I've not lost my desire to get in the woods but am faced with other competing desires which have a greater pull in more interesting directions right now. The fact is that horses are hard on the body, they are hard on the time, and they are hard on the bank account. You actually have to make personal and financial sacrifices to own and care for a horse the way one deserves. The time has been right for a while for me to make a change to something that suits me better right now. But right now I'm good, and ready to accomplish a few other priorities, and to wait.
For years while out in the woods on a horse I have been cursing three wheelers and four-wheelers and two wheelers and all of the all-terrain vehicles for bothering me with their smelly racket. They stink and they are noisy. While riding one, you can't hear the birds and the deer, or the wind or the leaves, the loons, the partridge, hear a fox or a wolf take off, a bear, a groundhog, or squirrel make a break for it, or anything, except the motor of your noisy machine and the one in front of you. But everything is different now.
Blame it on global warming, or not; many of the roads around here are now posted with 35 mph speed limit signs for ATVs to be driven on them legally. Yes, years ago one would never have seen this coming. But, you can't ride snowmobiles if there is no snow, and there has been very inconsistent snow in recent decades, and you don't need snow to ride your ATV in February. And, you can ride an ATV all summer too; and make what used to be a pretty lucrative winter-only tourist season, full of snowmobilers coming up from Illinois and Southern Wisconsin to some of the best snowmobiling in the world, into a pretty nice summer ATV season as well, with a similarly nice jolt to a usually depressed economy.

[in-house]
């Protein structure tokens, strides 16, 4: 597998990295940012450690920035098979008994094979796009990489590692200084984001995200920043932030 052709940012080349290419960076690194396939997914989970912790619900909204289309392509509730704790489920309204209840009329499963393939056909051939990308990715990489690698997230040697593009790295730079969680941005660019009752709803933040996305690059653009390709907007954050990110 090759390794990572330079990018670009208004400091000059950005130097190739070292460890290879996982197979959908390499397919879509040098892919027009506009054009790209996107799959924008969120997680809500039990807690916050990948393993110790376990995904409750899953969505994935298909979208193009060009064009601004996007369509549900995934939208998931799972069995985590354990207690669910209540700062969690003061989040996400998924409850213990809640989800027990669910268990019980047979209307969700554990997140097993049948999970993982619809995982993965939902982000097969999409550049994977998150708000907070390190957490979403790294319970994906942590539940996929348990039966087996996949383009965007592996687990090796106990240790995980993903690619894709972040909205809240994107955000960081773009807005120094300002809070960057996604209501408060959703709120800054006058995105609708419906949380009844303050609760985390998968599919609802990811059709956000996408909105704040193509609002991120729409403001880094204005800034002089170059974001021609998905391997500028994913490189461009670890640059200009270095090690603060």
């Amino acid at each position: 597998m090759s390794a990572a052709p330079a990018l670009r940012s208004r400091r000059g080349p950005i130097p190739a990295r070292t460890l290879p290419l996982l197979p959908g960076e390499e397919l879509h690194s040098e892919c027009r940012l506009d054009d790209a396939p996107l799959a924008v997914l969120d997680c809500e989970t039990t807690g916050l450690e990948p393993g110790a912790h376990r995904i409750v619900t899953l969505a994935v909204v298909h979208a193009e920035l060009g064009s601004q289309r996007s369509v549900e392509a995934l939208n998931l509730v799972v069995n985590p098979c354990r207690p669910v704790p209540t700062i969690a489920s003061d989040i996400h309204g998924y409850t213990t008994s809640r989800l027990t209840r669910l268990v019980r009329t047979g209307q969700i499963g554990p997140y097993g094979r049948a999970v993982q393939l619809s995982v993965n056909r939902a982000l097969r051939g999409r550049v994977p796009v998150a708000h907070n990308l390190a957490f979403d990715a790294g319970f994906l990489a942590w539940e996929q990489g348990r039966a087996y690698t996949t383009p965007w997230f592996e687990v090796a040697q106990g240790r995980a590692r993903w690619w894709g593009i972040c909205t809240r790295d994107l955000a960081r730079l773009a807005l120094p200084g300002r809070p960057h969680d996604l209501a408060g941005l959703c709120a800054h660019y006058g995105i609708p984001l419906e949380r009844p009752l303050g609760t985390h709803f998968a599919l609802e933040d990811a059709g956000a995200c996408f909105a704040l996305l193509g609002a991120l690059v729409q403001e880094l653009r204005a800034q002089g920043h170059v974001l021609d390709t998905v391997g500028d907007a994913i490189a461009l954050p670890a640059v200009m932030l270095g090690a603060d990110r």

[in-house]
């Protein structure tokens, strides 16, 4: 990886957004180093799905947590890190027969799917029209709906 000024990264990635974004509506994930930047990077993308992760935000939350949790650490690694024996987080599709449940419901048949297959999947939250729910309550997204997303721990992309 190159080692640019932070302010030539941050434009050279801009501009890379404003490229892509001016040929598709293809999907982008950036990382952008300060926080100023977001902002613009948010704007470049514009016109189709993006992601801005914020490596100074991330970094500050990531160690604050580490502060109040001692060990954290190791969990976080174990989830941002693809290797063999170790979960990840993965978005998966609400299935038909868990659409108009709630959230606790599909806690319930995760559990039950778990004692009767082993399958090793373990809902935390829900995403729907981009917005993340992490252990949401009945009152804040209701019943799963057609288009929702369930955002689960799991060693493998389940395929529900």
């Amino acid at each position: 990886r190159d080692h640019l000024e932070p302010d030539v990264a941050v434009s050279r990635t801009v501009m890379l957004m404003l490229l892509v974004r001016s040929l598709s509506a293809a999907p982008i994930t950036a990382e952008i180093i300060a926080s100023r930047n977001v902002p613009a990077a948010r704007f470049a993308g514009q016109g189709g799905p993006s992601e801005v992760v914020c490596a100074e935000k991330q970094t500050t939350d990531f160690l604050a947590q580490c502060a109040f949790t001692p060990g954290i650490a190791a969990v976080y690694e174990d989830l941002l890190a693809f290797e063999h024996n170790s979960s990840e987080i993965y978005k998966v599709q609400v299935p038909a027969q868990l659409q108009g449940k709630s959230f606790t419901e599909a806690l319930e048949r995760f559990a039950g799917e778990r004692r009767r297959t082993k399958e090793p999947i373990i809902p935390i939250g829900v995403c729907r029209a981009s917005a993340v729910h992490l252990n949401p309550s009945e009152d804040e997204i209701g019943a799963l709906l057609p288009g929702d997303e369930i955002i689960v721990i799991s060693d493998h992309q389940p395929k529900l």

The reason I don't cringe so much anymore at the thought of dealing with ATVs out in the beautiful and hilly, vast forest around here (that is just sitting there waiting for me) is that all of the sudden I can see myself heading down the road legally now for five or six miles to some favorite place, head into the woods, ride for 20 or 30 miles . . . when I'm 80-years-old, if the Lord is willing to keep me around for that long, on an ATV. No!, not on some smelly, noisy thing, I'm picturing something totally different. And I'm sorry for my over-the-top optimism here but have you read all of the news lately about the rapidly advancing solar energy technology. Better yet, have you read about molecular fusion energy developments? Molecular fusion is going to be under the hood of the car relatively soon. Solar is a lot better than it was a couple of years ago, but I don't have to necessarily wait for either one of them, because the Zero electric motor cycle is already here. But that's not the one I'm looking for. The one I need will be a quirky little wide-wheeled, blissfully quiet little grunt of a bike that carries you silently but powerfully through the woods, up the steep hills It will be one with a big, fat padded seat and room for a partner (dog?), with a molecular fusion battery (power baby!) capable of long range. Or, maybe I will have too many more important things to do and never have time for such a thing. But secretly, patiently, I wait.